PoultryTech Newsletter, Volume 28, Issue 1, Spring, 2016

Viewpoint: OSHA’s Special Emphasis Program for Poultry Processing

By Paul Pressley, executive vice president of Industry Programs for the U.S. Poultry & Egg Association

Last fall, OSHA announced a comprehensive special emphasis program focusing on poultry processing plants in OSHA regions covering all states from the Carolinas through Texas, beginning the inspection and enforcement phase of the emphasis program in late January.

 

In its guidance document, OSHA justifies the special emphasis program by pointing out that the rate of serious injuries for poultry processing workers is almost double the rate for workers in private industry. This is hardly an apples-to-apples comparison, as private industry also includes banking, insurance, and the retail and service industries, hardly jobs with significant risk of serious injury. A comparison of poultry to All Manufacturing seems more suitable and there we compare favorably.

 

We understand OSHA’s role in helping keep workers safe, and certainly, it has the authority to determine if an industry deserves special attention. OSHA inspections are nothing new to the industry as there have been over 635 inspections in poultry processing plants in the past five years, so the agency is welcome to come in and evaluate our programs.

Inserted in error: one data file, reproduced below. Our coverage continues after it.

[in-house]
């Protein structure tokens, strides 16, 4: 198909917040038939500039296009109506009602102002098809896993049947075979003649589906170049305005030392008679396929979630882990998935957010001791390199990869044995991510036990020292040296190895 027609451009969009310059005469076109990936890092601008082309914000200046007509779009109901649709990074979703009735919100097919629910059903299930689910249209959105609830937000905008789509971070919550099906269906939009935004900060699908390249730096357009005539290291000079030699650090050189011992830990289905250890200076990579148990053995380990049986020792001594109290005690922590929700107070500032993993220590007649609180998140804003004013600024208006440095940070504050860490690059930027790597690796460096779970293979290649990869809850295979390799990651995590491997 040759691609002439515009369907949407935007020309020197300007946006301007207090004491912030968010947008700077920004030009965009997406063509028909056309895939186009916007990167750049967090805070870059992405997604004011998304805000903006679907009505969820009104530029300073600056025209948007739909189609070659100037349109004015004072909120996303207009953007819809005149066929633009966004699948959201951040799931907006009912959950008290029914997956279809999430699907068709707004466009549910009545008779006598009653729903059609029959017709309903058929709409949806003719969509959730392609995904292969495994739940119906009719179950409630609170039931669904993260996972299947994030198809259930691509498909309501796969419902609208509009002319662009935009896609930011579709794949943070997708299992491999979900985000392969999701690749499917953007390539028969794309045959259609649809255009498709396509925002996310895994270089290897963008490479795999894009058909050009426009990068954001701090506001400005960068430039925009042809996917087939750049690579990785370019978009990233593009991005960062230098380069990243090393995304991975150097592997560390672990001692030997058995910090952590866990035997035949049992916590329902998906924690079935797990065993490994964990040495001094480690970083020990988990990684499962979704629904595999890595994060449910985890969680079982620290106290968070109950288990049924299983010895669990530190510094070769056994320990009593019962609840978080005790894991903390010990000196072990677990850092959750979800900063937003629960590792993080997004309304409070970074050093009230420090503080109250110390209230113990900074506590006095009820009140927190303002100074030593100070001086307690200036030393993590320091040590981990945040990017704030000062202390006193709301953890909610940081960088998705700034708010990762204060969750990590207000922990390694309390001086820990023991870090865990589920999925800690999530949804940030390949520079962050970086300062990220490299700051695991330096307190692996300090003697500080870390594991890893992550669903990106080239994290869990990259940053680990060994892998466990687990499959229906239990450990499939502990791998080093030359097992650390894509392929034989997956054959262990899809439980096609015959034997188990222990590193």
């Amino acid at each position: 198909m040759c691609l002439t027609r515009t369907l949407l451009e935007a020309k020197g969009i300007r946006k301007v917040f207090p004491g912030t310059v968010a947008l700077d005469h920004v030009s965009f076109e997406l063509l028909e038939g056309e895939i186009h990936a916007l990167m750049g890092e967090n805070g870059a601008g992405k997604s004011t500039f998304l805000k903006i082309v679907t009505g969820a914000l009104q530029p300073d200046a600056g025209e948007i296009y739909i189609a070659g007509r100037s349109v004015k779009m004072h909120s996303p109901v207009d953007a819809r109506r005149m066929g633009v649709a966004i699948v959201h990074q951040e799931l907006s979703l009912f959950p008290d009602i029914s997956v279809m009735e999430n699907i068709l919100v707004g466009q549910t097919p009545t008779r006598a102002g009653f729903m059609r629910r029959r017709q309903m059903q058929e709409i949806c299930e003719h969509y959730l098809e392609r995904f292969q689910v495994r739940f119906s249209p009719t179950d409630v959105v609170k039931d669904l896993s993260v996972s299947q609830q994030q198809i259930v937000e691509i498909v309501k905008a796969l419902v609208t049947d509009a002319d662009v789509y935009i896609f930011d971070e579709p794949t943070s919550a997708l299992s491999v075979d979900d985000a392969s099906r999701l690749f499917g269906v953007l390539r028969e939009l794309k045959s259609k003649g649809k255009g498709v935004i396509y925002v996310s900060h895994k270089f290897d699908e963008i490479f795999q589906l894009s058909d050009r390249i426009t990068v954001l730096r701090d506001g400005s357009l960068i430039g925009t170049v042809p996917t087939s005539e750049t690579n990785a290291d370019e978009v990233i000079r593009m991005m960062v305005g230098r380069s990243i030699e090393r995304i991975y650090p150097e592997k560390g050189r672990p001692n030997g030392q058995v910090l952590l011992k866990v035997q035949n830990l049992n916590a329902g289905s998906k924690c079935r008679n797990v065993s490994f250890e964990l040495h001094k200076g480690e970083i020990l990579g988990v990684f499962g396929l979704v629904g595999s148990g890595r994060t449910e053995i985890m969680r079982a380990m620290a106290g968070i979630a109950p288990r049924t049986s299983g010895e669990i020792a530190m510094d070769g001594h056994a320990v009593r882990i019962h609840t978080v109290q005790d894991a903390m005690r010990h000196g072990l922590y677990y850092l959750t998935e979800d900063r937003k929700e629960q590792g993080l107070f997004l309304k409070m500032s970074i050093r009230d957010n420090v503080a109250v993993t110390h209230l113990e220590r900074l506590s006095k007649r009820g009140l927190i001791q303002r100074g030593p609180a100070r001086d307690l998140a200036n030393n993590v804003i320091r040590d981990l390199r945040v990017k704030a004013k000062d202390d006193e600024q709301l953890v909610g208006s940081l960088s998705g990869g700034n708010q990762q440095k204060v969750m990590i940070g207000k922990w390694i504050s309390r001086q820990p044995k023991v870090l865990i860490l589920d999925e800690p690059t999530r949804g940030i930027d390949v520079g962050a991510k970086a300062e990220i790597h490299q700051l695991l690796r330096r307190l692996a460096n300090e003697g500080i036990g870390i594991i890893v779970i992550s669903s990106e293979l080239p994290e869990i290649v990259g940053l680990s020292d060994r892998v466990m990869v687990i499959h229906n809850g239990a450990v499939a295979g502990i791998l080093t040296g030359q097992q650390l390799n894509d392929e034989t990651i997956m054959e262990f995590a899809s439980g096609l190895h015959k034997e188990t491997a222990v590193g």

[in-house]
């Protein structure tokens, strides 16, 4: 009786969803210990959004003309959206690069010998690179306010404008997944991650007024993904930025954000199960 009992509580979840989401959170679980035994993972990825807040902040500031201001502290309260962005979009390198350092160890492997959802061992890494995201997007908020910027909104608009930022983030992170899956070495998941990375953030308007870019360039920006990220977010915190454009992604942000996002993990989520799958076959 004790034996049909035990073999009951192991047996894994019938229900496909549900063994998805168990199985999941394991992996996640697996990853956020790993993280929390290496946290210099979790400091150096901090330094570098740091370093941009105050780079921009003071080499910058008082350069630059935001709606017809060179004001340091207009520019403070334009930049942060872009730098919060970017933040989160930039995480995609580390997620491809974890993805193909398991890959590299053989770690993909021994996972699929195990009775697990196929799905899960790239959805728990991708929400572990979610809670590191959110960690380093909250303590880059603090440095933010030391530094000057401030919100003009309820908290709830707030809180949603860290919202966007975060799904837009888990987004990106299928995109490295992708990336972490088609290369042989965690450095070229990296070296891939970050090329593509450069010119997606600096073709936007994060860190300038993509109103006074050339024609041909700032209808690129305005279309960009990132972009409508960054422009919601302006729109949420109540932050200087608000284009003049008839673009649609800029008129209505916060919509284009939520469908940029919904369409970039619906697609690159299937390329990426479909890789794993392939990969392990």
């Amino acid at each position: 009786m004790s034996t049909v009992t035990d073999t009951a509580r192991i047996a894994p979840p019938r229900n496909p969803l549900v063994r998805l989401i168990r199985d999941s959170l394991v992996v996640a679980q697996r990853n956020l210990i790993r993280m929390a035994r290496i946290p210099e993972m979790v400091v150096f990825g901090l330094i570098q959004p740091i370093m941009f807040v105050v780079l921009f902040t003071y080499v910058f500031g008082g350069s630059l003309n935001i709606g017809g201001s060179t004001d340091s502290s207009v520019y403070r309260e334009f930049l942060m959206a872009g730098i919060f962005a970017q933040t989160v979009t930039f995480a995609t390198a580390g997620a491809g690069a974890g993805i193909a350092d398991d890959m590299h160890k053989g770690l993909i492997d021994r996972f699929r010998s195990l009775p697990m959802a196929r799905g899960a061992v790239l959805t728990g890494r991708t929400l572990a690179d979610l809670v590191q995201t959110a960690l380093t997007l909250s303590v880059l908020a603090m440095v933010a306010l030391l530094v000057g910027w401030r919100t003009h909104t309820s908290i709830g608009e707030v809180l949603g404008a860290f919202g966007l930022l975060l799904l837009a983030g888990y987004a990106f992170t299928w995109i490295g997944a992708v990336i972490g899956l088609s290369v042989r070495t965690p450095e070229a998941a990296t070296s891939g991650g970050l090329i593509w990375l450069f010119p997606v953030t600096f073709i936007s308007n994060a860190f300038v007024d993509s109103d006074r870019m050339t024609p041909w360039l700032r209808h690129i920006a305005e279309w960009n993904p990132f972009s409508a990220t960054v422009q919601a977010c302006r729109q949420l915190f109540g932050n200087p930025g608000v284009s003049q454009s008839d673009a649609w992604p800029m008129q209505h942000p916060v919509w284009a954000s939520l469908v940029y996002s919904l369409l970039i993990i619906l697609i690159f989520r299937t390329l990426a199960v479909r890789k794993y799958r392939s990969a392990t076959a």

The industry and OSHA prepared for the emphasis program by holding an informational meeting hosted by the Georgia Tech Research Institute in early December 2015. Senior representatives from OSHA’s Regions 4 and 6 described the program and answered questions from approximately 40 safety directors from the industry.

 

OSHA is proposing to evaluate all aspects of workplace safety in poultry plants with special emphasis on ergonomics, recordkeeping, and process safety management in addition to the basic safety programs such as lock out and machine guarding. These special emphasis program inspections will be conducted by a team that may include a compliance safety and health officer, an ergonomist, an industrial hygienist, a process safety management expert, and a medical officer. Early indications are that these inspections will last for well over 30 days, highlighting the tremendous amount of resources OSHA has devoted to this program.

 

We are currently awaiting the results of the first round of special emphasis inspections and believe the industry is well prepared. Our industry safety professionals work hard every day evaluating and addressing hazards in the workplace, training employees, and maintaining the extensive paperwork required to document policies and programs. Their efforts are obvious and are reflected by OSHA recordable injury and illness rates, which have declined in poultry processing facilities by 81 percent in the last 20 years. Where once poultry injury rates were almost double the entire Manufacturing Sector, we are now within a few tenths of a percentage point.

 

The poultry industry has much to be proud of with respect to workplace safety as we have made great progress in reducing workplace injuries. Does this mean that we are satisfied with our safety programs? No, of course not. We know that every injury impacts someone’s life, someone’s family. We also know that there is always room for further improvement, and we’re working hard every day.

 

 

Doug Britton, Ph.D., ATRP Progrm Manager